The American SCAI Emerging Leader Mentorship Members and Graduates group recommends that a subset of patients should be considered for deferral of urgent diagnostic or interventional procedures in the catheterization laboratory during the pandemic: STEMI patients with severe pneumonia should undergo conservative treatment which include fibrinolytic therapy and NONSTEMI with low-risk features stabilized on medical therapy (i.e. without refractory chest pain, or evidence of hemodynamic or electrical instability) [48,49]. Furthermore, cardiologists should recognize that COVID-19 patients with STEMI during cytokine storm have extensive macrovascular/microvascular thrombosis, myocardial edema which may result in poor coronary flow and worsening outcomes [16]. In a large STEMI registry of COVID-19 patients, 1,185 patients were included in the NACMI registry (230 COVID positive patients, 495 suspected COVID, and 460 non-COVID). Among COVID positive patients who underwent coronary angiogram, 71% received primary PCI and 20% received medical therapy. The primary outcome occurred in 36% of COVID positive patients, 13% of suspected Covid and 5% of control patients. So 1 in 5 had ST elevation due to other causes and 1 in 3 expired due to COVID illness in spite of Primary PCI.

Considering above recommendations we suggest, for typical in-hospital STEMI on ECG, first-line treatment should be thrombolysis (as the main aim of initial revascularization is restoration of coronary flow). If patient has unsuccessful thrombolysis or hemodynamically unstable then patient needs to be taken for rescue PCI taking into consideration severity of COVID pneumonia, sepsis, ventilation, multiorgan involvement and probability of any recovery from COVID pneumonia. If patient has successful thrombolysis, patient can undergo elective PCI after 4 weeks once treated for pneumonia. If taken for primary PCI and coronary angiogram turns out to be negative for significant coronary artery disease, a diagnosis of myocarditis can be considered as cause for ST elevation (Video 2).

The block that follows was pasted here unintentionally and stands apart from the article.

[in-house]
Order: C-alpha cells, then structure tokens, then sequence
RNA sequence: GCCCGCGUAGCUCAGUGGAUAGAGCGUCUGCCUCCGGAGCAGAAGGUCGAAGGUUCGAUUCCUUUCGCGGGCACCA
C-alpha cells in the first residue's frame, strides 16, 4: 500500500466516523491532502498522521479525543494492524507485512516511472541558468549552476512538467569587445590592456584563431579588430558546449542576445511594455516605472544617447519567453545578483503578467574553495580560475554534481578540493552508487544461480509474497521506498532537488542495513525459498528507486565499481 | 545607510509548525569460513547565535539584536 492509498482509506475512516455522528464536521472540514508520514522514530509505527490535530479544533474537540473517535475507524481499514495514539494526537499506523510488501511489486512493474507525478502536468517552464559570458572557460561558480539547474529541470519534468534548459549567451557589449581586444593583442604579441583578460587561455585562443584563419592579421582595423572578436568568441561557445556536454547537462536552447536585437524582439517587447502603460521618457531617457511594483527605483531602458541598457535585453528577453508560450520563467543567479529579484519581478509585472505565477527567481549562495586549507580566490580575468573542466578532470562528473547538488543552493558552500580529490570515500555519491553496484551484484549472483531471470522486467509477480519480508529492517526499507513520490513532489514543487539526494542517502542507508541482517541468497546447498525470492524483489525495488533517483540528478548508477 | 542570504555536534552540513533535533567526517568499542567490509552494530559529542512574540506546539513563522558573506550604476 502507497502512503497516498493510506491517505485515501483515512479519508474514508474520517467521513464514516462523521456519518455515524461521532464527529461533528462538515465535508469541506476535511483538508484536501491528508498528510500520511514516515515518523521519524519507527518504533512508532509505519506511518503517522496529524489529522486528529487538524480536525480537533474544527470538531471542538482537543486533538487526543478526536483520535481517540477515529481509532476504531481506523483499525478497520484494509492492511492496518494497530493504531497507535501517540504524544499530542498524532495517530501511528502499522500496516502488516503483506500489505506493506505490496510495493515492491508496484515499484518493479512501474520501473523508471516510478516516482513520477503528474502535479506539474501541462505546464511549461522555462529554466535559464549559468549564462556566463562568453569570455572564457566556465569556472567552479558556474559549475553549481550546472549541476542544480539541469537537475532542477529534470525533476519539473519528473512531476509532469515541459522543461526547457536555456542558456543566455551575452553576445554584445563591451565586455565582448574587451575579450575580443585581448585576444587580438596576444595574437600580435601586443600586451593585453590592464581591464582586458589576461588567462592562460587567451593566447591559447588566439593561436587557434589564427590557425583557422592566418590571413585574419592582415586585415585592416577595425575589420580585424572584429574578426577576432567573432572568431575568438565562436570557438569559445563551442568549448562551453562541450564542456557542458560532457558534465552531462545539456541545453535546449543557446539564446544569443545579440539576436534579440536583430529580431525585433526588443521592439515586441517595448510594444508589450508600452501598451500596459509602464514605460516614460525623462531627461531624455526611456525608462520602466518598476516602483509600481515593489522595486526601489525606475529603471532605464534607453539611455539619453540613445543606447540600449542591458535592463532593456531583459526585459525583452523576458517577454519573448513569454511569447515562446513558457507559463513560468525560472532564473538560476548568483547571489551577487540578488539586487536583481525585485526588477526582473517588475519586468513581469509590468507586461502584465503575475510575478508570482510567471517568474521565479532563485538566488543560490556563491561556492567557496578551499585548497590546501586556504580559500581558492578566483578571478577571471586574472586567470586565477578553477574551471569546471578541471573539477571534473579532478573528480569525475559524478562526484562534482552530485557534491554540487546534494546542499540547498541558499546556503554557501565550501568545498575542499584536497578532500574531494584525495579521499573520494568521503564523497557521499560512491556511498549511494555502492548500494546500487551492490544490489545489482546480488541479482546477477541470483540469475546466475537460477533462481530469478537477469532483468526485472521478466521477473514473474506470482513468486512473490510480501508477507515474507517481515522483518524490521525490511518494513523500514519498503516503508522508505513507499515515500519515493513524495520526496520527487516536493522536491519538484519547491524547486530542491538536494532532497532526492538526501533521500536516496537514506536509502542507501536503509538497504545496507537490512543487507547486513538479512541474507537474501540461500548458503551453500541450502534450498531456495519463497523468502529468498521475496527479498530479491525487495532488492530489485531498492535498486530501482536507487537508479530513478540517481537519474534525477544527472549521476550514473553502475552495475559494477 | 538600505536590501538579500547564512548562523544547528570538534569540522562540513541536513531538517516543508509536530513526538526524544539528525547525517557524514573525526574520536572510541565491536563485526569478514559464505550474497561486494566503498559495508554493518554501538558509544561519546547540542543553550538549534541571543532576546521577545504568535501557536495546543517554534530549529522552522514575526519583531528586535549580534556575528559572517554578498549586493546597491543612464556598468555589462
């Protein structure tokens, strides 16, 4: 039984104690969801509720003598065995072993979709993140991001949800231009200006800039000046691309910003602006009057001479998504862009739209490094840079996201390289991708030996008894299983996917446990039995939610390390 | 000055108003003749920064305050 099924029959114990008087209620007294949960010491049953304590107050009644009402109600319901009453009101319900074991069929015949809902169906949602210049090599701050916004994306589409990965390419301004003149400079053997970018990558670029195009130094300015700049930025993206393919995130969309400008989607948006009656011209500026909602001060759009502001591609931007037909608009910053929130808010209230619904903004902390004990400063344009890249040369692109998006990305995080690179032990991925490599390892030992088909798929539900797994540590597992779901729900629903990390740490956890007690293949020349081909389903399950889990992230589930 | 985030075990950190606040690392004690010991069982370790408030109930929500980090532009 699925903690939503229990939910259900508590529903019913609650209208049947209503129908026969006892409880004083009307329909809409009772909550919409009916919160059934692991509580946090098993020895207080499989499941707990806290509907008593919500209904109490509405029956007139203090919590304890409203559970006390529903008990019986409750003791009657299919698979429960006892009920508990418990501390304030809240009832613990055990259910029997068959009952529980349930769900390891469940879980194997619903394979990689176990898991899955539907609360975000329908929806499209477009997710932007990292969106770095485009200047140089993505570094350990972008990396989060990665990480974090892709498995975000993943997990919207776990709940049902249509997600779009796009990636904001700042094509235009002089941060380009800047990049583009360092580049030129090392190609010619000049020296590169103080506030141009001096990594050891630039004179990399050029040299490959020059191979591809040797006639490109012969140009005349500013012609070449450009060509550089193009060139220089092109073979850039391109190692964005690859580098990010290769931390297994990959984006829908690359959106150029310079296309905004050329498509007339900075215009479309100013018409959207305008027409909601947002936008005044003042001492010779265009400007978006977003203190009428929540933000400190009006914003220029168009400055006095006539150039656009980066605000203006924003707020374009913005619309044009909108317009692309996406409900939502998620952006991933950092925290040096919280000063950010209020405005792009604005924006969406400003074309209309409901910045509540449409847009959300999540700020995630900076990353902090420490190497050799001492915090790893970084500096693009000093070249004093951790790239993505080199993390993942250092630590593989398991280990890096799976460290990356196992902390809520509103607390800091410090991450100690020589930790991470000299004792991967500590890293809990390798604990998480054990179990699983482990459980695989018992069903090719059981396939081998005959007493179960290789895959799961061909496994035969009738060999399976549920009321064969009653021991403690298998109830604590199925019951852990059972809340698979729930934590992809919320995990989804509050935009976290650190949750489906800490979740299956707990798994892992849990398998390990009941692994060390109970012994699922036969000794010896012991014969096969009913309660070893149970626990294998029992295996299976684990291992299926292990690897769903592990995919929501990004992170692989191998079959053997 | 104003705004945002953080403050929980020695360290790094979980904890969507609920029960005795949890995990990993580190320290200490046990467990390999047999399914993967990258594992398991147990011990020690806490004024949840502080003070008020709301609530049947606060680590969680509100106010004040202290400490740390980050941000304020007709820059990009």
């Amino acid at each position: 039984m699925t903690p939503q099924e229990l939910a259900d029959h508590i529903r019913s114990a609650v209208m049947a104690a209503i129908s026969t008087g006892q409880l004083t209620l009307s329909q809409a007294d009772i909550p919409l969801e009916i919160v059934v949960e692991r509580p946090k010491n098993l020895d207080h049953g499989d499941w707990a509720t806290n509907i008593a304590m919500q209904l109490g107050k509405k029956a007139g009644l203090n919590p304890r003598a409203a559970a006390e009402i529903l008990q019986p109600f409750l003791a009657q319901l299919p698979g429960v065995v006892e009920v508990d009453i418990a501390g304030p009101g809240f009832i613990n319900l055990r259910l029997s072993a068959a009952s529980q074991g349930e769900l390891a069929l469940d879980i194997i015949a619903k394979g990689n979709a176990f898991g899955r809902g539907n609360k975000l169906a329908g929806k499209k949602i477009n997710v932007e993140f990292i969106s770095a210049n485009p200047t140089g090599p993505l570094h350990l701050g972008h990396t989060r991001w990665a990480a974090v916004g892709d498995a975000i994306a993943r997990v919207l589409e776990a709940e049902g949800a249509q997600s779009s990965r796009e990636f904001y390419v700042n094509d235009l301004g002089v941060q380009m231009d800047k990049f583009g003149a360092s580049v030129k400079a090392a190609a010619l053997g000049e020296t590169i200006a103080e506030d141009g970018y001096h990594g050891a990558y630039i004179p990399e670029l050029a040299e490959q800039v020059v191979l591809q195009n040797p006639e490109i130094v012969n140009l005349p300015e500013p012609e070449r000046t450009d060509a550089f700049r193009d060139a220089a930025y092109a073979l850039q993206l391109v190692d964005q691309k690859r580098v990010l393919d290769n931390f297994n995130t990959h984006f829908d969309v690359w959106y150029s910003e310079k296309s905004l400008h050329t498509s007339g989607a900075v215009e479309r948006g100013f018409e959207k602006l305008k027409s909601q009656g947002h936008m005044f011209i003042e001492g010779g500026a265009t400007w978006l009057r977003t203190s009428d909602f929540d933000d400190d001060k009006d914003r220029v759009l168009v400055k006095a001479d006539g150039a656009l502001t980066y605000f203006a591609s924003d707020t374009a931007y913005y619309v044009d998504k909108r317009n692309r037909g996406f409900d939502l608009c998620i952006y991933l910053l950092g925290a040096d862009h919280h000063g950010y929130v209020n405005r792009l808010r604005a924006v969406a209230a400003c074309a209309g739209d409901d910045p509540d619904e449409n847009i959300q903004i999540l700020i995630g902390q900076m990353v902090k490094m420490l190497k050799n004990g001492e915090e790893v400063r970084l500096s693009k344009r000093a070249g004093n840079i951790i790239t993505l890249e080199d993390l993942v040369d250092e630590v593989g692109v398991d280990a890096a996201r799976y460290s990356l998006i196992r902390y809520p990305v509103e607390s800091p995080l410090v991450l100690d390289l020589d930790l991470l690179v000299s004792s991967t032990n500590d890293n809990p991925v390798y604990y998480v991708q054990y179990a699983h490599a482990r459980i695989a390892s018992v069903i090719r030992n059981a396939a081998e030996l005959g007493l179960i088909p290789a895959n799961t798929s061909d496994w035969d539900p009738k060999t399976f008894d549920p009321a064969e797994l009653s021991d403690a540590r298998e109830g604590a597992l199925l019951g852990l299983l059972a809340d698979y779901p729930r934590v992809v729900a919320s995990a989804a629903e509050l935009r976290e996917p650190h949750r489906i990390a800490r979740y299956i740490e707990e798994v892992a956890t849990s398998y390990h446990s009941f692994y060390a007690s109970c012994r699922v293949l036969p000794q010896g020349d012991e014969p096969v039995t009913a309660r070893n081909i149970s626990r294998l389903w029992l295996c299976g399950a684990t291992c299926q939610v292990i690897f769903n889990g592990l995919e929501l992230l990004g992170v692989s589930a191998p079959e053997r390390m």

Video 2: Coronary angiogram of same patient in Figure 1 showing normal coronary anatomy suggestive of Covid-19 myocarditis as overall presentation.

Management of myocarditis in hospitalized COVID-19 patients

Management of COVID-19 myocarditis is supportive including mechanical circulatory support if available and depending upon seriousness of lung problem [5,27]. When HFrEF occurs ACEI, Beta blockers and aldosterone antagonists have to be started. Few case reports of intravenous immunoglobulin and corticosteroids use in COVID-19 myocarditis are reported, but not endorsed by any guidelines [43]. In a study, rates of in-hospital mortality were 5.2% in patients without myocardial injury, 18.6% with myocardial injury without echocardiographic abnormalities and 31.7% with myocardial injury and echocardiographic abnormalities which indicates myocarditis has bad prognosis among the three groups [31].

Cardiac Arrhythmias

Prevalence of arrhythmias in hospitalized COVID-19 patients

Earlier reported COVID-19 studies in 138 hospitalized patients recorded 17% cases of cardiac arrhythmia, 44% of ICU patients [1]. Guo, et al. reported a 5.9% (11/187) incidence of ventricular tachycardia (VT)/ventricular fibrillation (VF) in COVID-19 patients [2]. Common arrhythmias reported in COVID-19 patients are sinus tachycardia, sinus bradycardia, atrial fibrillation, atrial flutter, polymorphic ventricular tachycardia, high grade atrio-ventricular (AV) block [19,50-55]. In a large Swedish cardiac arrest registry, COVID-19 was responsible in 16% of in-hospital cardiac arrest, VT/VF seen in 18.5% and 30-day mortality was increased 2.3-fold in these patients [55]. In a cohort of 121 COVID-19 patients, Yu, et al. demonstrated that sinus tachycardia was the commonest arrhythmia at 72% [50]. Persistent tachycardia mean duration was 12.7 days with a mean heart rate of 117 beats/min (range: 102‐150 beats/min) and in 40% of patients it persisted at 30 days (50). Transient sinus bradycardia was seen in 18 (14.9%) patients with a mean heart rate of 43 beats/min (range: 38‐49 beats/min) and a mean duration of 2.6 days (50). In another study of 115 patients atrial tachyarrhythmia’s was seen in 16.5% patients, among all admitted to the ICU (27.5%); which included AF in 12 patients, atrial flutter in 6 patients, and atrial tachycardia in 1 patient [51].

Atrial or ventricular arrhythmias in an ICU patient are multifactorial and generally result from electrolyte abnormalities, hypoxia, and acidosis and catecholaminergic release as in any patient with sepsis [52-54]. However, if the above causes are ruled out then the development of cardiac arrhythmias, especially in the setting of elevated cardiac biomarkers in a COVID-19 patient indicate development of SARS-CoV-2 “myocarditis” [39,52,53]. The possible pathophysiology mechanisms of COVID-19 arrhythmias are direct injury to cardiomyocytes disrupting the plasma membrane and electrical conduction, microvascular ischemia, proinflammatory cytokines, myocardial fibrosis or scars causing re-entrant arrhythmias and extreme anxiety leading to further endogenous catecholamine release, causing myocardial electrical instability [39,54,55].

Treatment of arrhythmias in hospitalized COVID-19 patients